The test kitchen to which Kavanaugh refers is located at ALDI’s Batavia headquarters. Here, all food and beverage products are tested six times a year to ensure consistent high quality.

If a product does come up short during ALDI’s rigorous sampling and testing against the national brands, Kavanaugh says the retailer asks the supplier to make quality improvements. Most of ALDI’s select brands are manufactured by leading U.S. food manufacturers, she adds, although the retailer does manufacture some of its own chocolate in Austria.

“We work very closely with our suppliers in product development, as well as continually review the product for further improvement,” she says. “We give regular feedback through our test kitchen operation. In addition, our buyers regularly visit suppliers to develop new products and packaging improvements.”

Kavanaugh says ALDI’s growing base of shoppers is the best testament to the retailer’s quality.

“People would not keep coming back, and we wouldn’t be growing the way we are if we didn’t have exceptional, premium products,” she says. “If the quality is as good or better, why pay more?”

Why, indeed - especially considering ALDI’s increasingly sophisticated array of palate-pleasers? In fact, the retailer’s Jehling chicken egg rolls and Salad Mate Italian salad dressing recently took top honors in two separate Chicago Tribune taste tests - outscoring higher-priced national brands.

But Kavanaugh stresses that premium quality offerings have been the mantra since ALDI’s U.S. beginnings.

“Each product represents the best in its category,” she says. “We rigorously test our ALDI select brands to ensure our products meet or exceed the national name brands in taste and quality. Because we eliminate hidden costs commonly found among our competitors, we’re able to offer shoppers great-quality products at up to 50 percent less.”

Moreover, thanks to ALDI’s famous “Double Guarantee,” shoppers risk little when trying a new product. Any shopper who’s not completely satisfied can exchange the product for a full refund - and a replacement product.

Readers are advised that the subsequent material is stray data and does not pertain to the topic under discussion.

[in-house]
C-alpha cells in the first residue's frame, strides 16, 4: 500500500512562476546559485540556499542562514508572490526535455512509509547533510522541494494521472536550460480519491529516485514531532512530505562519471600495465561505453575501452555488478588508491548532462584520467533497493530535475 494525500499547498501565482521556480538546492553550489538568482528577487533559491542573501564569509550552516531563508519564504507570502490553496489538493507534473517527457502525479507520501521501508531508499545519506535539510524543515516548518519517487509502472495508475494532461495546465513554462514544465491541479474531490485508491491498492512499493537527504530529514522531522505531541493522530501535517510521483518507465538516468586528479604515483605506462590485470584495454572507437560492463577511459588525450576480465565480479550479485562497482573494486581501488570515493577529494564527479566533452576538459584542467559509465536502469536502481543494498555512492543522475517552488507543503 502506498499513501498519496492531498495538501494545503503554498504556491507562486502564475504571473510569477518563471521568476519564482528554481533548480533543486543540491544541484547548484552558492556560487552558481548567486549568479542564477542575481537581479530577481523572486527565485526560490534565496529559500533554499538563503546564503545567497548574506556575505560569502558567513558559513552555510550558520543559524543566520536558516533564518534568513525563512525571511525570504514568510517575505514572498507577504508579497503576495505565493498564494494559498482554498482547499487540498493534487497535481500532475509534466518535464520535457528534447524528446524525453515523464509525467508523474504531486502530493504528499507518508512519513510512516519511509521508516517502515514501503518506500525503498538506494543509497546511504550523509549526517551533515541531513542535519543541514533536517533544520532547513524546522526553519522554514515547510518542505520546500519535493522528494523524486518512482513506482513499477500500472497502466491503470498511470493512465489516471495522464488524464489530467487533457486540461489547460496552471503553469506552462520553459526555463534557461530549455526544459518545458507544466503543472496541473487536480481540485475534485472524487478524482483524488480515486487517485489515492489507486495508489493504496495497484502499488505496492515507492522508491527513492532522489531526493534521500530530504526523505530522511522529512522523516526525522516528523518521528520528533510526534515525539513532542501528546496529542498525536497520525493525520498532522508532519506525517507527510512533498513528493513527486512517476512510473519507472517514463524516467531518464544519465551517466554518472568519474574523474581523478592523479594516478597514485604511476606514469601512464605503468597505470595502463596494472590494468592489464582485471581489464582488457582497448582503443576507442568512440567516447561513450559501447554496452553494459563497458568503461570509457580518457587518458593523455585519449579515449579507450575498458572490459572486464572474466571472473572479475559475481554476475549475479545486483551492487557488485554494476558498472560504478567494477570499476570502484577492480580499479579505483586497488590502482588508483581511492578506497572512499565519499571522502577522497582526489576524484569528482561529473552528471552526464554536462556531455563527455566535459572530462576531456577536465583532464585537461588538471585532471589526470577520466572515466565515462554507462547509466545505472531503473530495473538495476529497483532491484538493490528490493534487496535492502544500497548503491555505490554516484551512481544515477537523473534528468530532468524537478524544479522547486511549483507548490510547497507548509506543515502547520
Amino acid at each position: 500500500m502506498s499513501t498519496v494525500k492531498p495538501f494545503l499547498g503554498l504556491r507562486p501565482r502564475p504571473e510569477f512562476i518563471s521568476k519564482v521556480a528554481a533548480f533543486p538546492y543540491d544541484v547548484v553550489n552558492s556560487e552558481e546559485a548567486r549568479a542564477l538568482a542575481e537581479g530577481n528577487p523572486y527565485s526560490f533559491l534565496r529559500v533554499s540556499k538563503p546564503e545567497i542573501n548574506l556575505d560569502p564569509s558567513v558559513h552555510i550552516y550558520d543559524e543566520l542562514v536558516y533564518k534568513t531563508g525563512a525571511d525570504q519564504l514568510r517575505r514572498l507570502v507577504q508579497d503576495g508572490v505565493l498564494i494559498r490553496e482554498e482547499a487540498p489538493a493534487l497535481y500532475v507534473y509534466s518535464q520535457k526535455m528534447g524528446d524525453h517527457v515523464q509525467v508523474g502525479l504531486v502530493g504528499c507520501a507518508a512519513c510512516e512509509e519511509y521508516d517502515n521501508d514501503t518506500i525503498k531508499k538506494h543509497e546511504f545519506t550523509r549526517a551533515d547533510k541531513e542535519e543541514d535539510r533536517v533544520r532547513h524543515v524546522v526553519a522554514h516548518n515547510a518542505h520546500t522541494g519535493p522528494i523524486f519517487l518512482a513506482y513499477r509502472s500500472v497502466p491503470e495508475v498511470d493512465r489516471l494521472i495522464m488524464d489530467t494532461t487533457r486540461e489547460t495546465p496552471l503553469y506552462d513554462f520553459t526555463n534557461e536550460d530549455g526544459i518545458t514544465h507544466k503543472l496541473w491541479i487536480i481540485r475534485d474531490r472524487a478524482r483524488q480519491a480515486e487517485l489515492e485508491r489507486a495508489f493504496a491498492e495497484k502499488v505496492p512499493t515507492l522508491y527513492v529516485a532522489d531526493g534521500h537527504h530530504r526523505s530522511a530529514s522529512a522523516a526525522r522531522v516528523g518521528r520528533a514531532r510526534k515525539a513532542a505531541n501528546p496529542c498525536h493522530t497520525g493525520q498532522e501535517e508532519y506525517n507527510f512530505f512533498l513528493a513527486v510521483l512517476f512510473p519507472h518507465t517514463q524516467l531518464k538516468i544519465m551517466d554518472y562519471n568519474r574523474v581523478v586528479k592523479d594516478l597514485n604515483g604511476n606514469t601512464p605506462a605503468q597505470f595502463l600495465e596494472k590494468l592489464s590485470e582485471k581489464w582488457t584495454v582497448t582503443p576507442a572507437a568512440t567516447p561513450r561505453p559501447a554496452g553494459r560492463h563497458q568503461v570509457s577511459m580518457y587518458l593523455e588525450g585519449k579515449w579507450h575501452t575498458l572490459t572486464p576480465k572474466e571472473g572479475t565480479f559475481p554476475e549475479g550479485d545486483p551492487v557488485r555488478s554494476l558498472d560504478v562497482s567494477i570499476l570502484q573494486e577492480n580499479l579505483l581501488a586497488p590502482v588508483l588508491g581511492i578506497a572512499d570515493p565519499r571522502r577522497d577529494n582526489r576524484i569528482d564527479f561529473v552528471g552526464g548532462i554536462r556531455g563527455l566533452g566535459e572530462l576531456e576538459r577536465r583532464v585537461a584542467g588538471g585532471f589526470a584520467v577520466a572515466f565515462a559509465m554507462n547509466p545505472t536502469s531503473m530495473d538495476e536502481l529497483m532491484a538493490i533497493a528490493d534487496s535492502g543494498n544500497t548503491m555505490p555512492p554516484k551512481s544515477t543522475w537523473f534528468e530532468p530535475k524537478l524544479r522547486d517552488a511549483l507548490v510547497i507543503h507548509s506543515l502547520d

Although it would be nearly impossible to list and describe all of ALDI’s 118 select brands here, Kavanaugh notes that each brand comprises a family of similar products. The Millville moniker covers the retailer’s cereals, for example, while the Cattleman’s Ranch brand graces ALDI’s fresh meat products.

One of ALDI’s newer, most-impressive select brands is Fit & Active, a health-minded food and beverage brand first introduced in 2004. Kavanaugh says the Fit & Active lineup now includes 121 varieties across 58 regularly offered core items. And more than 20 additional Fit & Active items are featured as special purchase items throughout the year. The average cost of Fit & Active items is $1.99, she adds, with the 100% fat-free chicken broth retailing for only 39 cents.

“As the first private label brand to include GDAs on product packaging, we’re hoping to help take the guesswork out of making healthier choices,” Kavanaugh says. “All Fit & Active product packaging will feature ‘Fit Facts’ on the bottom right-hand corner of each package, which include four standard nutritional values based on the USDA’s recommended daily allowance of calories, fat, sodium and sugar.”

Shoppers get even more at-a-glance nutritional information in the supplemental “better for you” section at the top right-hand corner on the package front, Kavanaugh says. Here, they’ll find notations such as “good source of vitamins and minerals,” “good source of fiber,” “caffeine-free,” “low cholesterol” and/or “no trans fats.”

Although food and beverage items account for the majority of ALDI’s offerings, non-food items such as household cleaners/supplies and health and beauty aids also are a focus. According to Kavanaugh, they account for 14 percent of the retailer’s core-range products.

But that percentage just might skew higher with the introduction of ALDI’s Lacura skin-care line, an assortment of high-end, but value-priced facial cleansers, toners, moisturizers, eye creams/gel and lip care products. The line currently is rolling out across U.S. stores, Kavanaugh says, soon to be augmented by a makeup collection slated for launch this season. Packaging for the Lacura line, with its pastel colors and clean design, conveys understated elegance.

Speaking of packaging, Kavanaugh says ALDI works with top design agencies to develop a look that reflects the high quality of each of its select brands. So packaging truly is an extension of the brands’ overall quality message.